Just when it seemed the Roy Moore sexual assault scandal couldn’t get more unbelievable, someone went ahead and pretended to be a Washington Post reporter in a robocall.
After Moore’s wife’s shared fake news on her Facebook page in a misguided attempt to bring down the accusers, it seems the senate candidate’s defenders took her effort to the next level.
An apparent robocall going out to voters in Alabama claims to be from a Washington Post reporter named “Bernie Bernstein,” who is seeking women to give “damaging remarks” about the candidate.
But wait — there’s more.
This definitely real, not made-up Bernstein is offering $5,000 to $7,000 for any woman willing to participate.
The paper is being targeted because it first reported that a woman claimed she had a sexual encounter with Moore when she was 14 and he was 32. Three other woman told the Washington Post about similar experiences with Moore when they were teens. The reporters spoke with 30 sources to confirm details from the four women’s accounts.
Since that story last week, another woman shared her account Monday of Moore attempting to sexually assault her when she was 16.
Moore has denied all the allegations and gone above and beyond to try to discredit the Post’s reporting.
Here’s the audio clip and transcript of the robocall, as reported by local news outlet WKRG.
“Hi, this is Bernie Bernstein, I’m a reporter for the Washington Post calling to find out if anyone at this address is a female between the ages of 54 to 57 years old willing to make damaging remarks about candidate Roy Moore for a reward of between $5,000 and $7,000 dollars. We will not be fully investigating these claims, however we will make a written report. I can be reached by email at [email protected] Thank you.”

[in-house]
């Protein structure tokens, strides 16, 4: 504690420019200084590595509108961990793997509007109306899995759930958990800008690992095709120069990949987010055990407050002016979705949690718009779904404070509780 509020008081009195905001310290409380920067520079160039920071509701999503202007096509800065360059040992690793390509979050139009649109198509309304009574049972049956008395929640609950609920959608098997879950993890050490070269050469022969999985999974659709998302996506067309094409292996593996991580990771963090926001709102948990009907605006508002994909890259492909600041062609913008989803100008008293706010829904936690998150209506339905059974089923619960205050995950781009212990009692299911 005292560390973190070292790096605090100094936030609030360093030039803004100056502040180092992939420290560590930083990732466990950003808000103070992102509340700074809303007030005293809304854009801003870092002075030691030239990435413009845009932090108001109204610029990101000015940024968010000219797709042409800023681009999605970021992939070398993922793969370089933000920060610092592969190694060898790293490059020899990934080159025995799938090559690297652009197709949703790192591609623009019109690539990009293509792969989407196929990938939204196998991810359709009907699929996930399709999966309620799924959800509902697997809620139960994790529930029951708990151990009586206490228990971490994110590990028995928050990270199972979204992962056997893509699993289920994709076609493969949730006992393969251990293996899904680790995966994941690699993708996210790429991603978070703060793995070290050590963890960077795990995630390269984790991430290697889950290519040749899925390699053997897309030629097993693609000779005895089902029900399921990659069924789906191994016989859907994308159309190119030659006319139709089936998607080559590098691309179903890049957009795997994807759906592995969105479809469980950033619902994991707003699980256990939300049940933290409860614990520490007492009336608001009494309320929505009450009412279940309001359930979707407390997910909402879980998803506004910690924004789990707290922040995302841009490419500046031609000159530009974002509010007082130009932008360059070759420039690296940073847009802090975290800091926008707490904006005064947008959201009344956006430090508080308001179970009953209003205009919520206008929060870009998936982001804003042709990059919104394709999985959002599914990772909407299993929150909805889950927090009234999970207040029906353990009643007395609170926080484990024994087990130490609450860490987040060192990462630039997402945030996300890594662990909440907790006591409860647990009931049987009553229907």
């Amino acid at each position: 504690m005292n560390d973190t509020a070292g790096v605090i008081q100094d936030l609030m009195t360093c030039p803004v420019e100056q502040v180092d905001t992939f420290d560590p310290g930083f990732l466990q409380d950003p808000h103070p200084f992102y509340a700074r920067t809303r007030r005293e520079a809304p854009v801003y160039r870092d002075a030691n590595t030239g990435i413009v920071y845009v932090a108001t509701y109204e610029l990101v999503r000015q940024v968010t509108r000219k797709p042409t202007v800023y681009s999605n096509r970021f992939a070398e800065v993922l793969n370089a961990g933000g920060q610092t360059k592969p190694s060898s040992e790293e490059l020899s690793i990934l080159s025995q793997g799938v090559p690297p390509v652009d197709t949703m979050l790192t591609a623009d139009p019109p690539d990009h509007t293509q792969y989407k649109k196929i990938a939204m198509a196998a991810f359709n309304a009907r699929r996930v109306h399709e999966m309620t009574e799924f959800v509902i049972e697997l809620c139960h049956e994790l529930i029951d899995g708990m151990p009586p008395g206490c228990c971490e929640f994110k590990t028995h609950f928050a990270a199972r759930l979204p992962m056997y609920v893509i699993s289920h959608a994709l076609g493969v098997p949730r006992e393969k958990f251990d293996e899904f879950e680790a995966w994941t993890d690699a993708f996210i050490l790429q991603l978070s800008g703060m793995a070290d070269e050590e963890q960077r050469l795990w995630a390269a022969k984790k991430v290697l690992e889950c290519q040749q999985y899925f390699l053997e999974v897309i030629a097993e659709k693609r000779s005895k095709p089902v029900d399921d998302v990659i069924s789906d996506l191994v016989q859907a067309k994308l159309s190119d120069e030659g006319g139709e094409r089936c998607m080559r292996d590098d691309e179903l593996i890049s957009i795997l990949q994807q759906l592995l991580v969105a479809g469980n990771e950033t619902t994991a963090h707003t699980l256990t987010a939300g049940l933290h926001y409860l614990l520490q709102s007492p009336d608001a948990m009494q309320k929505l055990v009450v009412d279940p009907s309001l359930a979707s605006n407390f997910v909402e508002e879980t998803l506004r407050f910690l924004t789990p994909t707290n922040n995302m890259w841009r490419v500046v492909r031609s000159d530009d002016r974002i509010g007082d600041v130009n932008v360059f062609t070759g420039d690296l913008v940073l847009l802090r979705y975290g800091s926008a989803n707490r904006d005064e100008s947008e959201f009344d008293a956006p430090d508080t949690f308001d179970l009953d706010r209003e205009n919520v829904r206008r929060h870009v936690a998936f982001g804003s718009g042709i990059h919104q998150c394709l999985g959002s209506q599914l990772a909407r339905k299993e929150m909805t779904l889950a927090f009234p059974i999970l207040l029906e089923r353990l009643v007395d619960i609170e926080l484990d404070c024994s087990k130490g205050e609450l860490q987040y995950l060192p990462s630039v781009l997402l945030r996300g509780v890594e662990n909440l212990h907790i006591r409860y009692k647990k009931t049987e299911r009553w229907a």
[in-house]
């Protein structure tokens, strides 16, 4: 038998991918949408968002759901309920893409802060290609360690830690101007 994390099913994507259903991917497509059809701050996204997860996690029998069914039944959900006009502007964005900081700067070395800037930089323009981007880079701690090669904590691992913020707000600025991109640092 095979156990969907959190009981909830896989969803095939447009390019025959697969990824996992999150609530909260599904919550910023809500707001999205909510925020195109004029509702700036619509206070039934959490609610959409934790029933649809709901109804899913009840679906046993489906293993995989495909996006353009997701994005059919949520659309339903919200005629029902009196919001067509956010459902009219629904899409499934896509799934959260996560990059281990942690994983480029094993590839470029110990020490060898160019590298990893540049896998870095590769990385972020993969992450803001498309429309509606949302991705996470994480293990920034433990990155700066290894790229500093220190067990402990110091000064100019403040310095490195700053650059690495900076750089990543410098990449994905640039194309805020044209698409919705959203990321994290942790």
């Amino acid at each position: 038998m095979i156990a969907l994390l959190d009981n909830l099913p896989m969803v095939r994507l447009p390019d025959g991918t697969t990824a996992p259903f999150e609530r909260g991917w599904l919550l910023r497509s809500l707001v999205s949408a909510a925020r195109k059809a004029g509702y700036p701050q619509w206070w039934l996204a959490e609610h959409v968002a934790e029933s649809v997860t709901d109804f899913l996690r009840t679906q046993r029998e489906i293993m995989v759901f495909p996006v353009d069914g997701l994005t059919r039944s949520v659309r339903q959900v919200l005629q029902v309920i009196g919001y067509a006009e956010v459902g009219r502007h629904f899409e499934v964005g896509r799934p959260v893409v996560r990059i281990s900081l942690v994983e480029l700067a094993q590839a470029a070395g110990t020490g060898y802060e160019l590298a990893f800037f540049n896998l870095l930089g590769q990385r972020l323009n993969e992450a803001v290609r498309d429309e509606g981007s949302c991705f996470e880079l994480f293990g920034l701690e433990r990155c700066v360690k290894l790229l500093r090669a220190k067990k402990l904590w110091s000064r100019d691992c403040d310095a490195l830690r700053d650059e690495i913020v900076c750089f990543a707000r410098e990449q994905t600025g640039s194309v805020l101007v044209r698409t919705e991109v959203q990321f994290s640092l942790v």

Where to even begin?
First, Washington Post executive editor Marty Baron put out a statement saying the call “bears no relationship to reality.”
Here’s his full statement:
The Post has just learned that at least one person in Alabama has received a call from someone falsely claiming to be from The Washington Post. The call’s description of our reporting methods bears no relationship to reality. We are shocked and appalled that anyone would stoop to this level to discredit real journalism.
Then there’s the blatant anti-Semitism in the fake call, down to the accent and voice used in the message, and the over-the-top name. People definitely noticed and called it out on Twitter.
Why not just stick with Jewy McJew?
— Emily Nussbaum (@emilynussbaum) November 14, 2017
The fact that Moore and his supporters would go to these lengths to bring down legitimate reporting shouldn’t be shocking at this point.
It’s not yet clear who is behind the calls.